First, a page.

A family newsletter can be a great way to keep your kids occupied for a few hours! We’ve had versions here on video games, new pets, recent school activities and updates on the neighborhood.
The first step is to determine your topic. You can send older kids off on a research project to locate information on their selected topic, or to take pictures or screenshots to help them describe their topic. For instance… having your Minecraft-obsessed teen prepare a Minecraft tips newsletter will likely generate quite a bit of writing, building, and screen captures to prepare a good newsletter showing tricky ways to do specific things in Minecraft.
Younger kids may want to sit down with you and have you scribe out recent activities, or may need to gather or prepare projects to highlight in their update.
Once you have the topic selected, go ahead and gather the materials, screen shots, and writeups that are needed to cover the selected stories.
Finally – it’s time to actually produce the newsletter itself. The method to create your newsletter is also limited only to your imagination!
For younger kids – they can create a collage on a topic by cutting pictures out of magazines or drawing pictures about the information they want to share. You can add legends if you like. Then – photograph or scan, and you can send it to your extended family for review.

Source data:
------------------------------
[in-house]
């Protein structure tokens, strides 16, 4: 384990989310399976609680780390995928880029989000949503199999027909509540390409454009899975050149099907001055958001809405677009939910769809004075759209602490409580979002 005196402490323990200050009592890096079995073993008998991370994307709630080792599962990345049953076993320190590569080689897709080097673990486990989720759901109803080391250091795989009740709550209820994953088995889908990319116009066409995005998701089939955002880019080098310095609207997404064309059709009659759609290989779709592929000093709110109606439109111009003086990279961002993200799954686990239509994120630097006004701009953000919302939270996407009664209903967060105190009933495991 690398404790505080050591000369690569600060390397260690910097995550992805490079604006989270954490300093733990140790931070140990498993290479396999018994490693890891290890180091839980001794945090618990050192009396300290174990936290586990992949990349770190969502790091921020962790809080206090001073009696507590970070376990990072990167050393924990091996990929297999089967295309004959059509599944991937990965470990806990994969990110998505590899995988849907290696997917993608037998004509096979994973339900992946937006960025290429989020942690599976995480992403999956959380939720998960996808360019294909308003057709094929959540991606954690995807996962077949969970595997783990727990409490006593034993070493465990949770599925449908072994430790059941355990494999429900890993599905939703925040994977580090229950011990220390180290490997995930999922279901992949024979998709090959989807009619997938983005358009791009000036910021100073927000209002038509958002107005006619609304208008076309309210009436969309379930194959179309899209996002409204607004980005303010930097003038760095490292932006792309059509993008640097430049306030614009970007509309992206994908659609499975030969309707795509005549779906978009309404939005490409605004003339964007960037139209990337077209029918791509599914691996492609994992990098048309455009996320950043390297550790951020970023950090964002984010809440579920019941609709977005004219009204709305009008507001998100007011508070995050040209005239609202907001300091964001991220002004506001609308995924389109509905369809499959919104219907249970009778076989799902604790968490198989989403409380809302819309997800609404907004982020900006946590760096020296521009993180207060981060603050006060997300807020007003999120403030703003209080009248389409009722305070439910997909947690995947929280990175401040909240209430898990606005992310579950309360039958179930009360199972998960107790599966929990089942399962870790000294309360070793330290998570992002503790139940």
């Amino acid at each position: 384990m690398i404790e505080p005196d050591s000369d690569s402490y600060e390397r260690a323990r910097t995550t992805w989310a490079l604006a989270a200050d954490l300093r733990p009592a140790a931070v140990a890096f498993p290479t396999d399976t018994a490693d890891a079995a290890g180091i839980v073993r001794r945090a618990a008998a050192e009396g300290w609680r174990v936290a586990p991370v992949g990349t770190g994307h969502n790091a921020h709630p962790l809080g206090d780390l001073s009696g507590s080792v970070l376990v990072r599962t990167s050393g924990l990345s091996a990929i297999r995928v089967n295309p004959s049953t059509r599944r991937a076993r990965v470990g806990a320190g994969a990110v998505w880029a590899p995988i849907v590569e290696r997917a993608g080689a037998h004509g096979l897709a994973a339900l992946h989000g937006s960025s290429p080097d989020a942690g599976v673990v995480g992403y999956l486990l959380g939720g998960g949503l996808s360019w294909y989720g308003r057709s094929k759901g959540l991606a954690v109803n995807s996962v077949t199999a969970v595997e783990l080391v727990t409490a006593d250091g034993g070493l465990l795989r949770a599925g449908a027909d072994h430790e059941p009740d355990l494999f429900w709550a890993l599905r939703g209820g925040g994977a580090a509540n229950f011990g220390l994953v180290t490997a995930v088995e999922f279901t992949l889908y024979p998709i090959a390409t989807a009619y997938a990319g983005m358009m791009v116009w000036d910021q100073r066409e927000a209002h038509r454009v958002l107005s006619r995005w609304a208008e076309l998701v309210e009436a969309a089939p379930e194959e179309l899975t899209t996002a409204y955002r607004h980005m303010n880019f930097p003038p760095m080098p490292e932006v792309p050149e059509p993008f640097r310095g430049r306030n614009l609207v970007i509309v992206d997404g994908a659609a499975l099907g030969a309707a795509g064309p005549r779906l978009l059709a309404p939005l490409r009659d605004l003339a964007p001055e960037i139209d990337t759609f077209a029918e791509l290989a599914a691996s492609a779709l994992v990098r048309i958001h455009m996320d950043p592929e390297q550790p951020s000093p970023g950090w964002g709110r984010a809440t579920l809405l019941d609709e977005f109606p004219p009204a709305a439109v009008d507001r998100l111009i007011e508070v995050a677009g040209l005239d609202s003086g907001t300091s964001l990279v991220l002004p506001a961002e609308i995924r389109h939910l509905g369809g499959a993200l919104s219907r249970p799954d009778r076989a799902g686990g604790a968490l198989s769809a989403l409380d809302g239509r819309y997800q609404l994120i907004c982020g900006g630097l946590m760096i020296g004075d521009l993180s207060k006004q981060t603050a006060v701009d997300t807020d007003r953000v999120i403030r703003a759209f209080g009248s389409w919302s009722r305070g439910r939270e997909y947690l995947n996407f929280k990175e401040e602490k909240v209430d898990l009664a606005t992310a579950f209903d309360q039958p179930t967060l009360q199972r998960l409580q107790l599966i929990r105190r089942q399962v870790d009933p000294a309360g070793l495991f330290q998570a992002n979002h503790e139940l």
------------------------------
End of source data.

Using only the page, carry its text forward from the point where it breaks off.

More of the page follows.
Older kids can create a version online using Smile Box – it’s a free online program that lets you create a newsletter and then email or post it.
They could also create their own version in MS Word using one of their templates – just open the program, click on File, New, and then type “newsletter” in the “Search Office.com templates” box. The image above is is an example of the MS OFfice “Family Newsletter” template.
Once created – it’s time to deliver to your “subscribers”. Smile Box will automatically email out to a provided list of email addresses. A MS Word or hand written version can be printed and delivered in person, or scanned / attached to an email message.
Newsletters can be great ways to make school projects such as book reports more fun. You can even have your kids prepare a Math Newsletter where they demonstrate how to solve problems, or a Science Newsletter where they document current experiments and results.